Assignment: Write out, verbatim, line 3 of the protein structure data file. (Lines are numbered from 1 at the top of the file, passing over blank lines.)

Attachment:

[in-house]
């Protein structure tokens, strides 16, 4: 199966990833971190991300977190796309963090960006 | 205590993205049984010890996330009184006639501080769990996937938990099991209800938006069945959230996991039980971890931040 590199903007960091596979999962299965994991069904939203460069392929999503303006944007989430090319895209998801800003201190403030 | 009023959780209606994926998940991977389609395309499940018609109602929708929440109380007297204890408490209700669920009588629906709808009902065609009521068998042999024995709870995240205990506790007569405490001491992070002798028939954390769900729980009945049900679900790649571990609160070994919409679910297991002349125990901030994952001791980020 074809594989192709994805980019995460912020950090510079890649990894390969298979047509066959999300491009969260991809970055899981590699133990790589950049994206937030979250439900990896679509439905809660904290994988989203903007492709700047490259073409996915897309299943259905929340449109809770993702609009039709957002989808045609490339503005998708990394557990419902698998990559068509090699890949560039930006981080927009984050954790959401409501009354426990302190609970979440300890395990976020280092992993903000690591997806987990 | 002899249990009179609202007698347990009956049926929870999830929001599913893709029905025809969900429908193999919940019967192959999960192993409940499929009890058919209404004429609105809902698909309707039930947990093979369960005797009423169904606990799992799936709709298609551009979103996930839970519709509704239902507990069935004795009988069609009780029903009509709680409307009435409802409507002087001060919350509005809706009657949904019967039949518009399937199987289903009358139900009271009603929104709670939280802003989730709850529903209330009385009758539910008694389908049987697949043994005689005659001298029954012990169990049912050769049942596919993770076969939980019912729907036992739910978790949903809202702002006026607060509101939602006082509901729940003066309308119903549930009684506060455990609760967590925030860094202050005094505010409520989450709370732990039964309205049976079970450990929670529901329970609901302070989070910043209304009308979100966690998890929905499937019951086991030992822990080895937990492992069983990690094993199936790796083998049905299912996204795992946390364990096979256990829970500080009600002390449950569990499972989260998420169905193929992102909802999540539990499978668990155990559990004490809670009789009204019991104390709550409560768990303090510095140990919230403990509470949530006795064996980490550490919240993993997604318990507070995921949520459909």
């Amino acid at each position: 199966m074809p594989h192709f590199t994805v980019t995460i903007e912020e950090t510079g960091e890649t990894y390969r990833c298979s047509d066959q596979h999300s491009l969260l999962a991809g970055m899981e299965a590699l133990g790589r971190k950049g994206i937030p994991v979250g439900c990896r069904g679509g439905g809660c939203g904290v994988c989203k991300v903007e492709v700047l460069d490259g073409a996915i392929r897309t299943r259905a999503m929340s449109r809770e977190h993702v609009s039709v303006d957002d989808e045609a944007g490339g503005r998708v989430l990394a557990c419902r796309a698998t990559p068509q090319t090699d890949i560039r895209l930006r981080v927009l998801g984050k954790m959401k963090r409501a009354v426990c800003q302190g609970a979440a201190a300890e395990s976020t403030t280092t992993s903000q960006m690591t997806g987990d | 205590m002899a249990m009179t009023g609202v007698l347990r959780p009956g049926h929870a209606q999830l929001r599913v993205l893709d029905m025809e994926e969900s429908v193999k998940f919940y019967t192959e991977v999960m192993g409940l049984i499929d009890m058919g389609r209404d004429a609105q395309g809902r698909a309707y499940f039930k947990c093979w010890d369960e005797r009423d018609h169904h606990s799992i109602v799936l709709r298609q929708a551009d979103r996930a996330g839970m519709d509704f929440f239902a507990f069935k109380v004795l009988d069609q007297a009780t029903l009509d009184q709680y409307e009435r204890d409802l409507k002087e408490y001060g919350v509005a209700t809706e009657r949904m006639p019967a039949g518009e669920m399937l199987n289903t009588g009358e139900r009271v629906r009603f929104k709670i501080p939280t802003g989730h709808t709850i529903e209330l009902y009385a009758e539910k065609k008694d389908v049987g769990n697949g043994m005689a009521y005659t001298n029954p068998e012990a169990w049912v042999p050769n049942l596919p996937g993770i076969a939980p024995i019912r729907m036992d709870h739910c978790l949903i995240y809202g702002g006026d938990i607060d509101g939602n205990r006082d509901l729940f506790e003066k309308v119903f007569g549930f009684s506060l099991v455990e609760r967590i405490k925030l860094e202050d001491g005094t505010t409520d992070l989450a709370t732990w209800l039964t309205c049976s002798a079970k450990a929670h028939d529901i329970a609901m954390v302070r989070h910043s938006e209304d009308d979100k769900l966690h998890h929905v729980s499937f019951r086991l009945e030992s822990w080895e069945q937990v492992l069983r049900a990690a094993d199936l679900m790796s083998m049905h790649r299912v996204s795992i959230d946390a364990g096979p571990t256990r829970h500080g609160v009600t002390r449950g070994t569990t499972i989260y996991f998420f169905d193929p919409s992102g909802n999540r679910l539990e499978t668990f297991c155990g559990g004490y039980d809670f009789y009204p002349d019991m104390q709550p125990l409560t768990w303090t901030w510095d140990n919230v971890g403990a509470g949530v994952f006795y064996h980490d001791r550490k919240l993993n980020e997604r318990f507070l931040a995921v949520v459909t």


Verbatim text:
């Amino acid at each position: 199966m074809p594989h192709f590199t994805v980019t995460i903007e912020e950090t510079g960091e890649t990894y390969r990833c298979s047509d066959q596979h999300s491009l969260l999962a991809g970055m899981e299965a590699l133990g790589r971190k950049g994206i937030p994991v979250g439900c990896r069904g679509g439905g809660c939203g904290v994988c989203k991300v903007e492709v700047l460069d490259g073409a996915i392929r897309t299943r259905a999503m929340s449109r809770e977190h993702v609009s039709v303006d957002d989808e045609a944007g490339g503005r998708v989430l990394a557990c419902r796309a698998t990559p068509q090319t090699d890949i560039r895209l930006r981080v927009l998801g984050k954790m959401k963090r409501a009354v426990c800003q302190g609970a979440a201190a300890e395990s976020t403030t280092t992993s903000q960006m690591t997806g987990d | 205590m002899a249990m009179t009023g609202v007698l347990r959780p009956g049926h929870a209606q999830l929001r599913v993205l893709d029905m025809e994926e969900s429908v193999k998940f919940y019967t192959e991977v999960m192993g409940l049984i499929d009890m058919g389609r209404d004429a609105q395309g809902r698909a309707y499940f039930k947990c093979w010890d369960e005797r009423d018609h169904h606990s799992i109602v799936l709709r298609q929708a551009d979103r996930a996330g839970m519709d509704f929440f239902a507990f069935k109380v004795l009988d069609q007297a009780t029903l009509d009184q709680y409307e009435r204890d409802l409507k002087e408490y001060g919350v509005a209700t809706e009657r949904m006639p019967a039949g518009e669920m399937l199987n289903t009588g009358e139900r009271v629906r009603f929104k709670i501080p939280t802003g989730h709808t709850i529903e209330l009902y009385a009758e539910k065609k008694d389908v049987g769990n697949g043994m005689a009521y005659t001298n029954p068998e012990a169990w049912v042999p050769n049942l596919p996937g993770i076969a939980p024995i019912r729907m036992d709870h739910c978790l949903i995240y809202g702002g006026d938990i607060d509101g939602n205990r006082d509901l729940f506790e003066k309308v119903f007569g549930f009684s506060l099991v455990e609760r967590i405490k925030l860094e202050d001491g005094t505010t409520d992070l989450a709370t732990w209800l039964t309205c049976s002798a079970k450990a929670h028939d529901i329970a609901m954390v302070r989070h910043s938006e209304d009308d979100k769900l966690h998890h929905v729980s499937f019951r086991l009945e030992s822990w080895e069945q937990v492992l069983r049900a990690a094993d199936l679900m790796s083998m049905h790649r299912v996204s795992i959230d946390a364990g096979p571990t256990r829970h500080g609160v009600t002390r449950g070994t569990t499972i989260y996991f998420f169905d193929p919409s992102g909802n999540r679910l539990e499978t668990f297991c155990g559990g004490y039980d809670f009789y009204p002349d019991m104390q709550p125990l409560t768990w303090t901030w510095d140990n919230v971890g403990a509470g949530v994952f006795y064996h980490d001791r550490k919240l993993n980020e997604r318990f507070l931040a995921v949520v459909t």